I wasn't quite done flogging James Ogilvy for his various rhetorical sins in Living Without A Goal: Finding the Freedom to Live a Creative and Innovative Life. As you may recall, Ogilvy's central theme was that living with a grand overarching Goal was ultimately dehumanizing because it reduced the person to being a functionary, a cog in a galacticÂ mechanism, which would ultimately be dreary, constraining, and repetitive. The alternative, he thought, would be a life lived artistically, for its own sake, which would be full of freedom and beauty.
You can see the bias very clearly: engineering = mechanical = lifeless. Art = Beauty = Freedom. This is, as far as I can tell,Â the attitude of someone who has never actually built a thing in his entire life. Engineering -- the organizing of elements into a system that can do something -- is hardly a lifeless endeavor. It takes enormous creativity to start with an end in mind, and then concoct an unlikely array of components to all work smoothly together to that end. Effectiveness is hardly a binary affair, either, but rather becomes more and more subtle. The mathematicians and engineers will speak of elegant solutions versus clumsy ones, inspired solutions versus cliched ones. To the non-engineer, that watch or computer program or mathematical proof may appear to be "lifeless." But that's just because they lack the imagination to see the life within it.
So, what is Ogilvy really saying, when he dismisses "engineering" a life instead of artistically "creating" one? He is saying nothing at all, other than revealing a rather clumsy and unsubtle bias against things he doesn't understand. Striving toward a goal is not without its own art, its own creativity, subtlety, adventure, and joy. That I put all my capacities towards a single end does not in any way limit the number of lives I can lead . . . if anything it allows one to live deeper, as the goal pushes us beyond the bounds of our imagination, into lives we never even dreamed possible. Or, as St. Paul put it: "In slavery to Him is perfect freedom."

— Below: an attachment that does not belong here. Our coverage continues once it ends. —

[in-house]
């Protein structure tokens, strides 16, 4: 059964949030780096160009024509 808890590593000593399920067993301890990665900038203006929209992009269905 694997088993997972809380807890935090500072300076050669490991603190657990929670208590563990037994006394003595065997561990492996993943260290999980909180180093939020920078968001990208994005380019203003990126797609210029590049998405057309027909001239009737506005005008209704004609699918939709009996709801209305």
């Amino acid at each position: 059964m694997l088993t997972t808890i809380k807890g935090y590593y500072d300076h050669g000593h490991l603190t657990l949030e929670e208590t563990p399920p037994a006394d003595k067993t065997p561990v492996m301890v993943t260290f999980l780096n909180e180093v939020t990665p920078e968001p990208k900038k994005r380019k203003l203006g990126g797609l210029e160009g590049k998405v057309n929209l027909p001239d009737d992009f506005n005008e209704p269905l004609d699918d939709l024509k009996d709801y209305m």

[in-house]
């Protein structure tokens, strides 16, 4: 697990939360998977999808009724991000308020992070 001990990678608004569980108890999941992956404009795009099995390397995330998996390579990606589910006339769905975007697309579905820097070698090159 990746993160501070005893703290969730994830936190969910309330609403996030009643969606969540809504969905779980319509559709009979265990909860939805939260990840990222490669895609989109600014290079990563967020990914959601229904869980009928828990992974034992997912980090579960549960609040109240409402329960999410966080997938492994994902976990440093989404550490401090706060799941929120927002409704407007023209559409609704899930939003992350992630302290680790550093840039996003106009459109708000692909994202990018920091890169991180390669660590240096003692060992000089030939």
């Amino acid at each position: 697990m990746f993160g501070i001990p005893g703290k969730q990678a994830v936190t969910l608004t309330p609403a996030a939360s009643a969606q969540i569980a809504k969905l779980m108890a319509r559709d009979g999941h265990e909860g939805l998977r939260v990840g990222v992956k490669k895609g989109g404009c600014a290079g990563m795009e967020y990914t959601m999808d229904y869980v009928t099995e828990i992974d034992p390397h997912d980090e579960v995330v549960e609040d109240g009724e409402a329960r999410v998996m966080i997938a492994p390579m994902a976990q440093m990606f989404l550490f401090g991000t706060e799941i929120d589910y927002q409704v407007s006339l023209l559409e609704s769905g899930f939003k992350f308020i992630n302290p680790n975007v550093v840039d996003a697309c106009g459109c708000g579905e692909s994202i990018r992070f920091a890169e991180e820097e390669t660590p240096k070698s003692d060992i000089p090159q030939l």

I imagine Ogilvy would not disagree with me, but just claim my argument to be his own. "Yes, engineering becomes alive, becomes free, the moment it becomes art!" Ahh, but he would only be sealing the fate of his original argument. His distinction between mechanism and freedom has dissolved, unmasked as an incomplete metaphor. Both the engineer and the artist are revelling in the moment-by-moment beauty of their respective crafts, both alive to the process of discovery. The man who engineers his life to serve a Goal is undiminished, while the artist foresaking the Goal is the one who might find himself at a loss.
Yes, except that his silly ideas are a lot more common than you might expect. He came out and formalized a position I think a lot of people hold unconsciously: "there is no absolute meaning or purpose, but somehow I can patch together a life that will fulfill me. Anyone who says otherwise is trying to sell you something." I wanted to stomp on that philosophy while I had the chance, with it out in the open.